Oscar-winning director Ron Howard, who is coming out with documentary-drama “Mars”, feels cinema can contribute in spreading awareness, and says that the goal of the medium is to inform and entertain.
“I think cinema can participate in informing population. I think they can inspire, and part of National Geographic’s goal, and our goal, is to both inform and to entertain. Entertainment is a wonderful way to stimulate people’s imagination,” Howard told IANS over phone from London.
Howard, who has been associated with showbiz from his childhood, has directed “Mars” along with Brian Grazer. The global mini-series showcases how humans will be set to leave earth to find a home on the red planet.
The six-part series — which will take the viewers to the red planet and explain the possibility of life there — will premiere on November 14 on National Geographic channel.
The director added: “If this inspires some people to take the idea more seriously and dig deeper, then great. If it only entertains and provides a really great diversion, well, that’s fine too. I think that it’s a story that can speak to different people in different ways.”
Howard has come a long way in showbiz — from being a child star in “The Andy Griffith Show” to becoming a globally-acclaimed director. He also carved a niche for himself in Hollywood as a director with films like “Cocoon”, “Apollo 13”, “A Beautiful Mind”, “The Da Vinci Code”, “Angels & Demons” and “Inferno”.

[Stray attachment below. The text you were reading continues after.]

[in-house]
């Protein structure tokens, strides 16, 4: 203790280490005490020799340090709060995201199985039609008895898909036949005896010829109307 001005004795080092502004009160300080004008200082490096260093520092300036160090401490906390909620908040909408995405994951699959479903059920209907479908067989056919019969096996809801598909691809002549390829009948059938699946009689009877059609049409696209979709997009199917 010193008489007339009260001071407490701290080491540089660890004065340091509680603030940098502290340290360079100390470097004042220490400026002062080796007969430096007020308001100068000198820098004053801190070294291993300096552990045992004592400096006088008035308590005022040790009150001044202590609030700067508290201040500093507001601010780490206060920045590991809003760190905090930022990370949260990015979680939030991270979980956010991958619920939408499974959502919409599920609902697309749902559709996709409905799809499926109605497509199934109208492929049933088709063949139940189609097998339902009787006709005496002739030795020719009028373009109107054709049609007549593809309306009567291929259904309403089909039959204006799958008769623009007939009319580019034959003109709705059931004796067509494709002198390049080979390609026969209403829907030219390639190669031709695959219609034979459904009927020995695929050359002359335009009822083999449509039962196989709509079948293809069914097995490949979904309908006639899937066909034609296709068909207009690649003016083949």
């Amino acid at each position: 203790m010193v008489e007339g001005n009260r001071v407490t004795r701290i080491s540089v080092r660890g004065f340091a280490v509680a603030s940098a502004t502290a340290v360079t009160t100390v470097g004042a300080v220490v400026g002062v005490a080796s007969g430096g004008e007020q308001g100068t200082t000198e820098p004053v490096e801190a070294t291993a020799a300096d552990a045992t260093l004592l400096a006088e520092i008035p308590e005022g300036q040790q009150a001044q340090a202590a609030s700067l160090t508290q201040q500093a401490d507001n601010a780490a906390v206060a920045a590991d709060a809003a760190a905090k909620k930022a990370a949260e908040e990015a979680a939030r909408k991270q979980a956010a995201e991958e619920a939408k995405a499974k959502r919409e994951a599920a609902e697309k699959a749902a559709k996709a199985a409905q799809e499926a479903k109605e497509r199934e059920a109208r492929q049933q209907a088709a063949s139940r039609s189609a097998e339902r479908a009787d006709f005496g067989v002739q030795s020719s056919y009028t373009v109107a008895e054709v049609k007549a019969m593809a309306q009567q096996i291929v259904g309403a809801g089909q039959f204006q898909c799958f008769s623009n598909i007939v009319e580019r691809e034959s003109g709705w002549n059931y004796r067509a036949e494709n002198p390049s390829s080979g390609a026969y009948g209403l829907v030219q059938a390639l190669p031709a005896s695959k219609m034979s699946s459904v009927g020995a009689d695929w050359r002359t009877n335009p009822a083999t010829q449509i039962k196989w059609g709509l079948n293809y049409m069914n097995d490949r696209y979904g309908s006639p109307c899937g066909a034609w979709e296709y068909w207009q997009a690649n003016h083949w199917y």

The 62-year-old thinks science is giving hints that life can sustain on another planet as well.
“Astronomers are discovering more and more regions of the galaxy, and of the universe rather, that could possibly have planets that we could live on without terraforming them. We may well find planets that are more easily habitable,” Howard said, adding that “at the moment, it’s a bit of a dream”.
“Science is telling us that it’s within the possibility of the human experience if we continue to grow and evolve our science,” the director said.
Howard hopes “Mars” ignites people’s imagination and excites them about the idea of deep space exploration.